Environment Protection Authority Victoria (EPA) has successfully prosecuted a man who dumped tonnes of concrete by roadsides across Melbourne.
The EPA-led investigation followed collaboration by multiple government agencies, media and assistance provided by members of the public leading to the win at the Magistrates Court on Tuesday (23 Feb)
Kashyap Shingari plead guilty on multiple counts of illegal dumping of concrete slabs at roadside locations around Melbourne. He was fined $50,000, placed on a two year community corrections order to perform 300 hours of community service and must pay the costs incurred by Casey and Mornington Councils in removing the concrete slabs in addition to EPA’s legal costs.
Magistrate Richard Pithouse described the offending as “extraordinary” and commented that “If there was a power under the Act…I would jail you for an extended period of time.”
The Magistrate emphasised that “the message has to get out to the community that you do not dump rubbish.”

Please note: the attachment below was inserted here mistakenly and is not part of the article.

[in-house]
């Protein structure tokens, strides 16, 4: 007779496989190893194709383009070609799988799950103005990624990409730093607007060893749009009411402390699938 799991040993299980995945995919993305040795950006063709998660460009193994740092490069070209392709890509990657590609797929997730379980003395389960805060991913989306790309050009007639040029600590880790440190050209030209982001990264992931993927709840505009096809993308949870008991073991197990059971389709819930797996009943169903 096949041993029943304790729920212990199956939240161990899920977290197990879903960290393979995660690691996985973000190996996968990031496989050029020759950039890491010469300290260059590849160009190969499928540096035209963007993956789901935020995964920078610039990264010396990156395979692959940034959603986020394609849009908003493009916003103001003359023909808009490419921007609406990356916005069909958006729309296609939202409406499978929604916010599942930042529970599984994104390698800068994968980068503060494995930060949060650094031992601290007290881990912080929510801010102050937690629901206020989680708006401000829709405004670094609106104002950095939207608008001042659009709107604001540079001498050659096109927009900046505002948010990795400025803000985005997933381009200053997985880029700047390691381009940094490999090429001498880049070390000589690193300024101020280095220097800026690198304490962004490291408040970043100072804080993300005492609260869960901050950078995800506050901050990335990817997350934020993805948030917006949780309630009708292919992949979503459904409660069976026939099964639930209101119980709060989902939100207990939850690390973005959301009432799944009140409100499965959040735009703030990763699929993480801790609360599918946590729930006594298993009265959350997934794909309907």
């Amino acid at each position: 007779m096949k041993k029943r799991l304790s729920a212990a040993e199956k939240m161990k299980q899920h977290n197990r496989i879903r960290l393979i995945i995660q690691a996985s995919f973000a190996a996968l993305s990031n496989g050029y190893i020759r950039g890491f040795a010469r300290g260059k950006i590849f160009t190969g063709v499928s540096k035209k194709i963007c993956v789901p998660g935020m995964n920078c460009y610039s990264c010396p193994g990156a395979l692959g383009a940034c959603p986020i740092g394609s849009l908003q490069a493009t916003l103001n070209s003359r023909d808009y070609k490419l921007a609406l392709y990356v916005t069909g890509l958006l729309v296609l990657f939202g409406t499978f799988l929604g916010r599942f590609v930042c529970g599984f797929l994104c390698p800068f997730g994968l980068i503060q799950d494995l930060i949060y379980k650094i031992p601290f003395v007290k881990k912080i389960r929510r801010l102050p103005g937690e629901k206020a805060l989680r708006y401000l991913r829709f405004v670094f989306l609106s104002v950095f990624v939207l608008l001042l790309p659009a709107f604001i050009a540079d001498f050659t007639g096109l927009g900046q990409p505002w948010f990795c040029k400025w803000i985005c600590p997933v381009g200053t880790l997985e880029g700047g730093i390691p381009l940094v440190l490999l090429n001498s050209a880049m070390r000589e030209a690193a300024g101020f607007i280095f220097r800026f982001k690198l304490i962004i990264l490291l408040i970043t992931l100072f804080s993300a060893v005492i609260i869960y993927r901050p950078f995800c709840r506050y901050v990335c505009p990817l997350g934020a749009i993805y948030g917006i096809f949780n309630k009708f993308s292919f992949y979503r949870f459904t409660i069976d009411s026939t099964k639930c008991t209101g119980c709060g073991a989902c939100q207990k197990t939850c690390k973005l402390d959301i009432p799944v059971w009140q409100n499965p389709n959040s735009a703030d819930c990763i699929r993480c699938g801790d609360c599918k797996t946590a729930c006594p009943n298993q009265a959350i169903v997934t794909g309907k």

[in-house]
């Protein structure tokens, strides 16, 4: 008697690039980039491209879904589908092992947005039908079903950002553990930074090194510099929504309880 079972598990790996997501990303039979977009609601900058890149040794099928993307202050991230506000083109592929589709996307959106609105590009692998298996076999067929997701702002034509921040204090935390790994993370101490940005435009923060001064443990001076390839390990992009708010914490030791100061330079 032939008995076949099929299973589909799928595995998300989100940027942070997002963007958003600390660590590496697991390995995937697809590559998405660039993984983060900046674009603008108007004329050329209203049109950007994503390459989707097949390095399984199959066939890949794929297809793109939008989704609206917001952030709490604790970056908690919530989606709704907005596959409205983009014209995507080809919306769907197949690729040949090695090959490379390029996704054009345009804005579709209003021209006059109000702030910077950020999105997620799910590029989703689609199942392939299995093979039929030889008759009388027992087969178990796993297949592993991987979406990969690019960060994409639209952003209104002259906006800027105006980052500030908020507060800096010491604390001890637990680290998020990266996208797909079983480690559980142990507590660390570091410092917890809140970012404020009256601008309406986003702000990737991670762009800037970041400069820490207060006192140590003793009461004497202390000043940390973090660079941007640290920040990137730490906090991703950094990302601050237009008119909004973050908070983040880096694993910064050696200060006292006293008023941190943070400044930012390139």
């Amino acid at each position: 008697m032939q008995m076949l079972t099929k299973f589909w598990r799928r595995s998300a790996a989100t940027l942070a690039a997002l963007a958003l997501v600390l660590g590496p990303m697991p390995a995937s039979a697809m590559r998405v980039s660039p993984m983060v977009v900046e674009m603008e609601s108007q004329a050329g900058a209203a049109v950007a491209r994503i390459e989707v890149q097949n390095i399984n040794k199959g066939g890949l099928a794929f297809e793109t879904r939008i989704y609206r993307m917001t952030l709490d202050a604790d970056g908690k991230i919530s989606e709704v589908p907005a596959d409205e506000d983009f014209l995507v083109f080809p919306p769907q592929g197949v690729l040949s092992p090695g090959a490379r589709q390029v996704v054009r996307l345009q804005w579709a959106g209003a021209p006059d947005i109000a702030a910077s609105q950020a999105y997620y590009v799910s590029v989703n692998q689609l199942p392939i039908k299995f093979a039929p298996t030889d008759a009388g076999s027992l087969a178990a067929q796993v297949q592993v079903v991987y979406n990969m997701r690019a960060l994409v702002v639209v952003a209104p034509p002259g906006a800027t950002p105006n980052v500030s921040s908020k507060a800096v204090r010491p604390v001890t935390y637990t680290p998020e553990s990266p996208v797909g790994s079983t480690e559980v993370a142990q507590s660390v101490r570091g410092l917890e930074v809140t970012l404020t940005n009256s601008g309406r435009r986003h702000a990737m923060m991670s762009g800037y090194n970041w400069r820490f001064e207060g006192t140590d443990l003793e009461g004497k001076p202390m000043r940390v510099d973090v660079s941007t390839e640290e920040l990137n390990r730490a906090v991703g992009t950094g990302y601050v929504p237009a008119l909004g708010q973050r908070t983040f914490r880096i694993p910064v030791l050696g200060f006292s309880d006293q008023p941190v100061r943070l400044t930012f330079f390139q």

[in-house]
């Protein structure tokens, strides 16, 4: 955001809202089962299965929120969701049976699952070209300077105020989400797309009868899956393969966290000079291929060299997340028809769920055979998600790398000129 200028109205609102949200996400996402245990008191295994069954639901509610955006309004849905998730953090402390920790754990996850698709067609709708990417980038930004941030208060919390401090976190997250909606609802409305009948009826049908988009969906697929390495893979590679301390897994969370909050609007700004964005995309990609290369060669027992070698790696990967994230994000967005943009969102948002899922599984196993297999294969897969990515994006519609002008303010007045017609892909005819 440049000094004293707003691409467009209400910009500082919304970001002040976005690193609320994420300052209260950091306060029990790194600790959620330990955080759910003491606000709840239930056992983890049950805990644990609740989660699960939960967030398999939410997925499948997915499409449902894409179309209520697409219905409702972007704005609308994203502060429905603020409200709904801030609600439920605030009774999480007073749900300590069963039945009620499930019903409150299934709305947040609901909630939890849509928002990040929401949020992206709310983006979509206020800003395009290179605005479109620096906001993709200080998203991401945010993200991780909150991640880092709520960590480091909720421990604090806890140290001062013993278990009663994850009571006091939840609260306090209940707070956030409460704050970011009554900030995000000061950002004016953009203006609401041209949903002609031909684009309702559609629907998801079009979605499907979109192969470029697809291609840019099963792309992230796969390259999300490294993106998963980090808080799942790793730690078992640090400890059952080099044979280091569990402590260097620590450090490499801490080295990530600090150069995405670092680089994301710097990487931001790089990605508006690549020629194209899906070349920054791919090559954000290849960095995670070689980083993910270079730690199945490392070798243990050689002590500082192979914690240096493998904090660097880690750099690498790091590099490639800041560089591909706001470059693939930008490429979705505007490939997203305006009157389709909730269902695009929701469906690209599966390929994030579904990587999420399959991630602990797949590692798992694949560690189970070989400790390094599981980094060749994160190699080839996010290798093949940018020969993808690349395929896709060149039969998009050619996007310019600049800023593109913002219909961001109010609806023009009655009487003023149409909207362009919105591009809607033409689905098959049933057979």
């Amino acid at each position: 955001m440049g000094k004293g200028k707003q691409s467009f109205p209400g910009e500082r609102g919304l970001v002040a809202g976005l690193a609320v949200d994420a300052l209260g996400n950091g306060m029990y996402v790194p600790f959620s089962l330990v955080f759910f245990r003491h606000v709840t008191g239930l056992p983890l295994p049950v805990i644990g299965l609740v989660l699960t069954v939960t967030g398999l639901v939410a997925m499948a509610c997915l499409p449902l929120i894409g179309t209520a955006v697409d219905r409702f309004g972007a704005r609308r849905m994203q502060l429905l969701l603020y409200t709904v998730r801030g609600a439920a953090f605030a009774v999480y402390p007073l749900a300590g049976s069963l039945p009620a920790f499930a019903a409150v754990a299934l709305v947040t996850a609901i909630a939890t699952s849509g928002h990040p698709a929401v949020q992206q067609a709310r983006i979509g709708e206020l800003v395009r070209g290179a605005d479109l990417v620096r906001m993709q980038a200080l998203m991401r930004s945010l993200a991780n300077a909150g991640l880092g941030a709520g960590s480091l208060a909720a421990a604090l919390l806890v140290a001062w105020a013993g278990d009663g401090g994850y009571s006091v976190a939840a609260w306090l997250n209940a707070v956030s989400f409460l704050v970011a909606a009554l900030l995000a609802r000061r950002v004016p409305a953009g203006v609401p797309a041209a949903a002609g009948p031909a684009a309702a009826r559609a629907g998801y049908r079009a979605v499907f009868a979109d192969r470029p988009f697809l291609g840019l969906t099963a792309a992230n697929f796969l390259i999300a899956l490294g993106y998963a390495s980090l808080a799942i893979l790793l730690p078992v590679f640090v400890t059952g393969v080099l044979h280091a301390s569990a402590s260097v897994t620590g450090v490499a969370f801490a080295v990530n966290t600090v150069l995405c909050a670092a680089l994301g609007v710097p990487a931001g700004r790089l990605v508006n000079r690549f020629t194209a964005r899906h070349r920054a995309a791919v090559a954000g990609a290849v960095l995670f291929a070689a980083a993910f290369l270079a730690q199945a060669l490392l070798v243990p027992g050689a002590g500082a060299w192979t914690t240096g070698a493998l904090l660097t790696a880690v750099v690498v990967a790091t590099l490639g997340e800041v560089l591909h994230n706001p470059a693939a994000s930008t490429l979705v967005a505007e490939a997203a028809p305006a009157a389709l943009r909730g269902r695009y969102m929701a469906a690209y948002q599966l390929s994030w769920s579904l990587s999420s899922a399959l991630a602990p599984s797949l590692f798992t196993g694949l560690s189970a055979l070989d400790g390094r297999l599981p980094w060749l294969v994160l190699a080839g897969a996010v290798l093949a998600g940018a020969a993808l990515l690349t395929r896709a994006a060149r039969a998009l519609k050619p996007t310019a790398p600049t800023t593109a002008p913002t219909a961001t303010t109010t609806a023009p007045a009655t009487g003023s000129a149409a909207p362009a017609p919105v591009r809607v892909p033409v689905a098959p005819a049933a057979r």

EPA CEO Lee Miezis said there would be no tolerance for such behaviour and that the investigation had been highly innovative. In what EPA believes is a first time for the organisation, through the Victorian Courts, EPA was able to secure a warrant to arrest Shingari with Victoria Police. He was arrested and bailed to appear at Court with a condition of his bail was that he was not able to attend any points of international departure and his passport surrendered.
The case underlined the importance of community involvement in detecting and prosecuting illegal dumping. Information and assistance had come from councils including Mornington, Casey, Kingston, Maroondah, Dandenong and Frankston, government agencies including VicRoads, Victoria Police and Victorian Building Authority as well as assistance from the concrete batching industry and the general public, which was helped by the Mornington Peninsula News and 3AW’s Neil Mitchell program.
“We have zero tolerance for this kind of behaviour and we are glad to be able to see this through to a successful prosecution. It is a great example of law enforcement agencies, local councils and the media working together to get a great outcome.”
Mr Miezis said he was grateful to all the agencies involved for their cooperation and assistance.
If you see pollution call EPA on 1300 EPA VIC (1300 372842)